So, given this new awareness - this important recognition - what could the future look like for New Unity? How will we change our recipe to bake something more delightful and delicious in the future? I'd like to spend some time today dreaming and reflecting together. Understanding our failures of the past opens the possibilities for an even brighter future. 

Those of you who raised social activism want to see us putting ourselves forward more. Giving money is useful and we are to be commended for our generosity - I am hugely proud of this congregation for the way it gives. But more than putting our money out there, we have failed to put our own selves out there.


What about demonstrations? What about opening our buildings up to serve as homeless shelters? What about getting our hands dirty with the hard, endless, and often uncomfortable work of fighting racism, poverty, and classism? Our failure is not that we've done nothing, but that we haven't been all in - we haven't put our whole selves into the work.


Those of you who raised the areas of visibility and outreach when you talked about failure had several different directions. Some feel that we have let ourselves be saddled with and weighed down by the words and ways associated with traditional ways of being church - ways that are seemingly being left behind with great success by atheist churches and other spiritual organisations.


Others were concerned about the mechanics of visibility - about being easier to find on the web and having more multi-media presence. Several wanted us to be clearer and louder and more present in the public square about who we are and what we stand for.


One comment suggested we need to do more to reach and serve young adults. Another suggested it's old adults that we need to focus on. Curious.


There are always choices to be made.


Ultimately, the direction of this congregation into the future is up to you. Your leadership - including me, the committee and others - are here to help you get where you choose to go, but you must choose the destination.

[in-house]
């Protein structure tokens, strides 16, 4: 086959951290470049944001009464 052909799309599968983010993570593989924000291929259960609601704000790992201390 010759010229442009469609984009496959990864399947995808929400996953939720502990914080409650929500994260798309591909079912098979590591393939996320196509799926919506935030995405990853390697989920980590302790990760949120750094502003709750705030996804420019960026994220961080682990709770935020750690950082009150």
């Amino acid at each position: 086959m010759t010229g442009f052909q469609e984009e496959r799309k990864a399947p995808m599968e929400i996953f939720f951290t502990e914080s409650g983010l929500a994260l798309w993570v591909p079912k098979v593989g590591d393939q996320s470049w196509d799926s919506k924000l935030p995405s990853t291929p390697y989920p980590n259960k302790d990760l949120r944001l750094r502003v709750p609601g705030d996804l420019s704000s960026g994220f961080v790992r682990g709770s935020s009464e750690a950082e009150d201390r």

If New Unity is to be more visible, more connected to the larger community, more involved in helping people outside our own circle, it is we together who must decide what that future will look like and plan how we will get there.


There is something importantly related about the two great New Unity failures we've identified. Note that these failures are not about our buildings or our governance or our theology or any of many other details of how we do things. They are not about us - about what we like or what we ourselves want and would enjoy. Both of these failures are about human beings - the failures we have identified are the ways we have failed in relating to the human beings who are not part of this congregation. They are about our neighbours, near and far.


In the Judaeo-Christian traditions, the phrase "Love your neighbour" has deep resonance. It is found in two books in the Hebrew Scriptures and then is spoken again by Jesus in the New Testament gospels. 


We know this is good guidance. We know that nothing else can help to create a more just and loving world. But it is incomplete. The question that prophets and other activists have dared to ask through the centuries is this: who is my neighbour? Which neighbours should I love? In the bible, the neighbour included essentially only those of our own tribe. 

This is still a challenge throughout our world. Many do their best to love their own kind but feel fully justified at ignoring or even in hating anyone outside their group. 


And even if the notion of a religious or ethnic tribe does not quite fit your own life in 21st century London, we can still very easily limit our love to our own tribe: our tribe of people who look like us, who have needs like ours, who dress like we do, who have read the same books we have, who share a sexual orientation with us, who like the same television shows we do, who read the same newspapers and like the same kind of music we do.


I know that we all want to go beyond that limitation. We talk about being radically inclusive. The truth is that it is easy to say that we would include anyone and that we want to help everyone. But those statements ignore something very fundamental: The identity of this community depends on who we consider to be our neighbour. 


When we chose to support same-sex marriage rights, some people opposed that move. They felt that public support of marriage equality would tend to define us and identify us with a particular issue. They were right, of course. The stance we took changed how the larger community saw us. It is always thus. Our identity depends on everything we do.


And the choice of who we include - who we welcome - may seem on the face of it to be fairly neutral but it is not. Welcoming everyone is not as simple as being friendly to everyone who shows up at our front door. 


In this busy world where people are inundated with information and have a myriad of choices of where to go and what to do at every moment, people do not come to a community like ours without some effort on our part. We do the work of making ourselves visible and presenting ourselves to the world. This is the work that so many of you have identified as our failure. And there is no effective communication that is entirely neutral. The way we present ourselves will determine who becomes interested. Whilst we are many things, the way we present ourselves is necessarily more limiting.